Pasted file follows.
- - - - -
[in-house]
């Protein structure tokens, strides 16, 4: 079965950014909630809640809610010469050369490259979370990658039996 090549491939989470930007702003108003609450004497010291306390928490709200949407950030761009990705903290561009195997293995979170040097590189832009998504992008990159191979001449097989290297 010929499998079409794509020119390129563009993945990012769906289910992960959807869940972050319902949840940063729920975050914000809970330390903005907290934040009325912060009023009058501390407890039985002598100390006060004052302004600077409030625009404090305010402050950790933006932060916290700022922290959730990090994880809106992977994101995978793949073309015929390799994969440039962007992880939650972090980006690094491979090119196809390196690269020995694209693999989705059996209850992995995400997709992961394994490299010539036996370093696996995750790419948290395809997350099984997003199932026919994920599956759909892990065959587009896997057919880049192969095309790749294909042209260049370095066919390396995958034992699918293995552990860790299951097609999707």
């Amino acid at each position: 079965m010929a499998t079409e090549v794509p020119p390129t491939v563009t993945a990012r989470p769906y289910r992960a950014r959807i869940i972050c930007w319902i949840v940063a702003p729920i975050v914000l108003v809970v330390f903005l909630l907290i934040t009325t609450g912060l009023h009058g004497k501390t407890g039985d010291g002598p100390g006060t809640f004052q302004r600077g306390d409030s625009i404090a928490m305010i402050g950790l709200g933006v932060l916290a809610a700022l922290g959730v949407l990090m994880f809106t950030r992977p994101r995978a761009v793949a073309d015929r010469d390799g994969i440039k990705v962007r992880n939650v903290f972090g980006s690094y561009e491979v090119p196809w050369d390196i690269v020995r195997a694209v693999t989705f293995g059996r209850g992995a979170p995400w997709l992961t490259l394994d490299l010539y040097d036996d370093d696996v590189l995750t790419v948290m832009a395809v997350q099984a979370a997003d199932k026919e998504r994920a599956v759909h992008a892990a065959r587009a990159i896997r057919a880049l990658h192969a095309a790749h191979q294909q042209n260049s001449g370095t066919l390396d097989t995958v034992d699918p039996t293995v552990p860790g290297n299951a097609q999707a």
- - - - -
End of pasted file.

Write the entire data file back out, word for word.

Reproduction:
[in-house]
């Protein structure tokens, strides 16, 4: 079965950014909630809640809610010469050369490259979370990658039996 090549491939989470930007702003108003609450004497010291306390928490709200949407950030761009990705903290561009195997293995979170040097590189832009998504992008990159191979001449097989290297 010929499998079409794509020119390129563009993945990012769906289910992960959807869940972050319902949840940063729920975050914000809970330390903005907290934040009325912060009023009058501390407890039985002598100390006060004052302004600077409030625009404090305010402050950790933006932060916290700022922290959730990090994880809106992977994101995978793949073309015929390799994969440039962007992880939650972090980006690094491979090119196809390196690269020995694209693999989705059996209850992995995400997709992961394994490299010539036996370093696996995750790419948290395809997350099984997003199932026919994920599956759909892990065959587009896997057919880049192969095309790749294909042209260049370095066919390396995958034992699918293995552990860790299951097609999707």
């Amino acid at each position: 079965m010929a499998t079409e090549v794509p020119p390129t491939v563009t993945a990012r989470p769906y289910r992960a950014r959807i869940i972050c930007w319902i949840v940063a702003p729920i975050v914000l108003v809970v330390f903005l909630l907290i934040t009325t609450g912060l009023h009058g004497k501390t407890g039985d010291g002598p100390g006060t809640f004052q302004r600077g306390d409030s625009i404090a928490m305010i402050g950790l709200g933006v932060l916290a809610a700022l922290g959730v949407l990090m994880f809106t950030r992977p994101r995978a761009v793949a073309d015929r010469d390799g994969i440039k990705v962007r992880n939650v903290f972090g980006s690094y561009e491979v090119p196809w050369d390196i690269v020995r195997a694209v693999t989705f293995g059996r209850g992995a979170p995400w997709l992961t490259l394994d490299l010539y040097d036996d370093d696996v590189l995750t790419v948290m832009a395809v997350q099984a979370a997003d199932k026919e998504r994920a599956v759909h992008a892990a065959r587009a990159i896997r057919a880049l990658h192969a095309a790749h191979q294909q042209n260049s001449g370095t066919l390396d097989t995958v034992d699918p039996t293995v552990p860790g290297n299951a097609q999707a």